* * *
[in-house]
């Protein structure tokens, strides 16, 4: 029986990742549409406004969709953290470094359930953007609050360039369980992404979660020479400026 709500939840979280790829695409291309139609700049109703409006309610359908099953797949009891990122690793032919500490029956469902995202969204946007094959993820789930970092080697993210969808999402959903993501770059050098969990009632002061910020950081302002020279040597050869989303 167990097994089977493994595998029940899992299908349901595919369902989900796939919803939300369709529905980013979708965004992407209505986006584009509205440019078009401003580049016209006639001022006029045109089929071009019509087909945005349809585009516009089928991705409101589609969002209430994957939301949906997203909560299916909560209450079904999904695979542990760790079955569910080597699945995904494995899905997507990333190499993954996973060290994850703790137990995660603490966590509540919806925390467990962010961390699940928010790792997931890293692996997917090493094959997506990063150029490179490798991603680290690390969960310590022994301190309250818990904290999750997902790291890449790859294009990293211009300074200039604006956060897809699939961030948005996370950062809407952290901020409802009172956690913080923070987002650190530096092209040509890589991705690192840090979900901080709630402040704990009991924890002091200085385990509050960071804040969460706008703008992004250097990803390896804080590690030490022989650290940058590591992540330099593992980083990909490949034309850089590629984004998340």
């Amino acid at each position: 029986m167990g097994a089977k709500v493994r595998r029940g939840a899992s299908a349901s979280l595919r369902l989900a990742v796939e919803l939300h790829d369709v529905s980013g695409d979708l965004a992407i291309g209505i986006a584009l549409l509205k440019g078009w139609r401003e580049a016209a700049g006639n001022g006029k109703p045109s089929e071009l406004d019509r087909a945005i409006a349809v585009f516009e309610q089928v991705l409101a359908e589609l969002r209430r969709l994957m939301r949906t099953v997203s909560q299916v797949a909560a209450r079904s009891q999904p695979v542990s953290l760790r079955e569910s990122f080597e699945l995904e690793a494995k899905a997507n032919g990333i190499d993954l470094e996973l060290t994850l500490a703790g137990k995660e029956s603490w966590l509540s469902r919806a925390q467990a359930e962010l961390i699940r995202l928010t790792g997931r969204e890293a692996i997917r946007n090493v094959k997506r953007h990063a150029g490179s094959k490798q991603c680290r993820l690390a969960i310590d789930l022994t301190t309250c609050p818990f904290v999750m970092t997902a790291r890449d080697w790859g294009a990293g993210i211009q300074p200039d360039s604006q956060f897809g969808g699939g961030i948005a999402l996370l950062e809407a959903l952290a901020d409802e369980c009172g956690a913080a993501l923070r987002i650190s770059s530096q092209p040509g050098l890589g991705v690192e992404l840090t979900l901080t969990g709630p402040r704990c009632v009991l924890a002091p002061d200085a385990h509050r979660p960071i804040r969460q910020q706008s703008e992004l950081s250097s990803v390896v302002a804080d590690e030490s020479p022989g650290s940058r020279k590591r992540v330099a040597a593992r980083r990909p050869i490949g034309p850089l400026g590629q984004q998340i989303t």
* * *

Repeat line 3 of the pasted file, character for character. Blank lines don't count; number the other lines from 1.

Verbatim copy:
């Amino acid at each position: 029986m167990g097994a089977k709500v493994r595998r029940g939840a899992s299908a349901s979280l595919r369902l989900a990742v796939e919803l939300h790829d369709v529905s980013g695409d979708l965004a992407i291309g209505i986006a584009l549409l509205k440019g078009w139609r401003e580049a016209a700049g006639n001022g006029k109703p045109s089929e071009l406004d019509r087909a945005i409006a349809v585009f516009e309610q089928v991705l409101a359908e589609l969002r209430r969709l994957m939301r949906t099953v997203s909560q299916v797949a909560a209450r079904s009891q999904p695979v542990s953290l760790r079955e569910s990122f080597e699945l995904e690793a494995k899905a997507n032919g990333i190499d993954l470094e996973l060290t994850l500490a703790g137990k995660e029956s603490w966590l509540s469902r919806a925390q467990a359930e962010l961390i699940r995202l928010t790792g997931r969204e890293a692996i997917r946007n090493v094959k997506r953007h990063a150029g490179s094959k490798q991603c680290r993820l690390a969960i310590d789930l022994t301190t309250c609050p818990f904290v999750m970092t997902a790291r890449d080697w790859g294009a990293g993210i211009q300074p200039d360039s604006q956060f897809g969808g699939g961030i948005a999402l996370l950062e809407a959903l952290a901020d409802e369980c009172g956690a913080a993501l923070r987002i650190s770059s530096q092209p040509g050098l890589g991705v690192e992404l840090t979900l901080t969990g709630p402040r704990c009632v009991l924890a002091p002061d200085a385990h509050r979660p960071i804040r969460q910020q706008s703008e992004l950081s250097s990803v390896v302002a804080d590690e030490s020479p022989g650290s940058r020279k590591r992540v330099a040597a593992r980083r990909p050869i490949g034309p850089l400026g590629q984004q998340i989303t």